Understanding Pubic Symphysis for pregnancy

Of course, pregnancy brings all different types of physical and emotional changes. Books tell you all about them, friends tell you vivid versions of them, internet gives you realistic visuals of them, then we think we know them all. But do we really?
I remember having bizarre pain on my pubic bone (Alas! at least I knew that term in English), shortly after giving a birth to my baby. It was sharp, focused pain and lasted about a week and gone. I had no idea what it is and didn’t even know I could feel pain on that part of my body. I forgot about it until it came back after first postpartum running. It was quite depressing to have it back not because it was painful but because I had no idea what it is, and didn’t know how to get help, or even whether it will go away or not.
As usual as a yoga practitioner, I did simple bridge pose with blocks between my knees and Kegels. Fortunately, the pain disappeared but mystery remained. I didn’t even bother to mention it to other people, of course except my husband, because I just simply didn’t know WHAT IT IS!
During pre/postnatal yoga theory class, my teacher, Ley mentioned Pubic Symphysis and showed a photo of it, and then finally I knew that source of my pain. The pain came from THE joint, not the bone. Well, duh! How can you feel pain on bone where there are no nerves?
So, what is it?
It happens when the ligaments that normally keep your pelvic bone aligned during pregnancy become too relaxed and stretchy. This, in turn, can make the pelvic joint — aka the symphysis pubis — unstable, causing some pretty strange sensations and bizarre pain.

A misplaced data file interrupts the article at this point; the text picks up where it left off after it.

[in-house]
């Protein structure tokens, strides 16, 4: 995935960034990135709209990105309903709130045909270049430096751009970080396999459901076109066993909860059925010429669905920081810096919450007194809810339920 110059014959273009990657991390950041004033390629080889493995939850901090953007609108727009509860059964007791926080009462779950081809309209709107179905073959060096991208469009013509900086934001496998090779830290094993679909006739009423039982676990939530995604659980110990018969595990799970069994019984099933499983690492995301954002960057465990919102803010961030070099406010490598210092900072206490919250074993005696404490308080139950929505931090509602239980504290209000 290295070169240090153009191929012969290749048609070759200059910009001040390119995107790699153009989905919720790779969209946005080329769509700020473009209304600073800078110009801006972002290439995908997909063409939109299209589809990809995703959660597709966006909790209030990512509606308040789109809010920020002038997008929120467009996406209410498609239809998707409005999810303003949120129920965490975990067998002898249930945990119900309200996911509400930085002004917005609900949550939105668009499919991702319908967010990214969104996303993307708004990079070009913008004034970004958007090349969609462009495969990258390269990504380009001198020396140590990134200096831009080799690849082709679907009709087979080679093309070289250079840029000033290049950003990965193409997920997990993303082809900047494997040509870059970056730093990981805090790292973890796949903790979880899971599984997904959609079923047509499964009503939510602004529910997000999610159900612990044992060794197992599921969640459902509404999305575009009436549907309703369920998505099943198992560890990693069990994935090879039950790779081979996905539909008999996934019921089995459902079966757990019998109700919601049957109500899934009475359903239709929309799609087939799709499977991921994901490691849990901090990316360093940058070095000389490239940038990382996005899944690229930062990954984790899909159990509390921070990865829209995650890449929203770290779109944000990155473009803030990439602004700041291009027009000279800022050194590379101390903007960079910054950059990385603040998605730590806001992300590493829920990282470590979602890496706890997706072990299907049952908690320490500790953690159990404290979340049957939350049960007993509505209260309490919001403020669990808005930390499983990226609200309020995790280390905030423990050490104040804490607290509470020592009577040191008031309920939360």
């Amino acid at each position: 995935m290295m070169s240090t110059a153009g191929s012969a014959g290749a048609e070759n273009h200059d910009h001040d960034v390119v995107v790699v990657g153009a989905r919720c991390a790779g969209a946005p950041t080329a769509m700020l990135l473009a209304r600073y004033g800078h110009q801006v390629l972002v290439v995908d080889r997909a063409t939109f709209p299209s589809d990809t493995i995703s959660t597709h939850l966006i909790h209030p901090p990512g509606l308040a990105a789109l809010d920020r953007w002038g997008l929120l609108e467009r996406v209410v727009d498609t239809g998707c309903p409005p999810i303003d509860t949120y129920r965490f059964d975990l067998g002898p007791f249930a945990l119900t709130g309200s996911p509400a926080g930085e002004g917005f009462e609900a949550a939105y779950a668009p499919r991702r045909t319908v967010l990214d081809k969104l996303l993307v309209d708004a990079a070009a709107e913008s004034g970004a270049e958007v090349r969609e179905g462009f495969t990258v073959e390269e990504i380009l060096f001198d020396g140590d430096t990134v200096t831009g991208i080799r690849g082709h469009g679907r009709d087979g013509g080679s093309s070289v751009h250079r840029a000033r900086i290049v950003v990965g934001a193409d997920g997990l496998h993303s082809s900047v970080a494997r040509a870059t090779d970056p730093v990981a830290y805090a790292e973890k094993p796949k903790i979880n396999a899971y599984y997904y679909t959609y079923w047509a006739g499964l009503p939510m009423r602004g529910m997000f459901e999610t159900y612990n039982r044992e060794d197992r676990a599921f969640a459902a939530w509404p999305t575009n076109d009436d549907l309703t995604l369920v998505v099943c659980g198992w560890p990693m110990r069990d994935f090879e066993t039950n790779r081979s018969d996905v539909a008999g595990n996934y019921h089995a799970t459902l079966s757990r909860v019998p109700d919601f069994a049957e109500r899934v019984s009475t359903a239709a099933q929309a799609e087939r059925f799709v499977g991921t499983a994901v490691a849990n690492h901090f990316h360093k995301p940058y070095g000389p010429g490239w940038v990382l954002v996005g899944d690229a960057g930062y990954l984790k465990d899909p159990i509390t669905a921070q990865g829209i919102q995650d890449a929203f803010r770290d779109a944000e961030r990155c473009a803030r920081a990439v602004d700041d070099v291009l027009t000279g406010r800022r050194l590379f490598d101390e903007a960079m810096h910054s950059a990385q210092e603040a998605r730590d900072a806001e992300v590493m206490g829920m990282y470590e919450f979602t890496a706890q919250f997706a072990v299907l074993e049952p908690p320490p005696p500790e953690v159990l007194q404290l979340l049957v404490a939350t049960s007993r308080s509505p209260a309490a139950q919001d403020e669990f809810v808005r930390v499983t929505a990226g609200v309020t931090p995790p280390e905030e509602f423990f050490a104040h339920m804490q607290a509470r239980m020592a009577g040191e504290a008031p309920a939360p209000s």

In my case, it came after giving birth and fortunately went away soon, but in some cases, it can be more severe and stubborn. Kegel exercises and Pelvic tilt can be helpful to improve the symptom, or in worse cases, pain killer.
Its cause can be anything, in my case, it could be the forceps assisted delivery. Actually, the most common cause is the unknown cause. However, there is this hormone called, Relaxin behind all these causes since its mission is to make your ligaments stretchy so your baby can ease his or her way into the world. Sometimes relaxin does its job too well and it can cause some bad pains in our joints, especially when it is combined with our desire to stretch ourselves further and further. So! Pregnant Yoginis! Let’s remember to use only 70% of our flexibility and use the power of being patient for healthier and pain-free postnatal body.
Jenna – Pre/Postnatal TTC 2015

Leave a Reply

Your email address will not be published. Required fields are marked *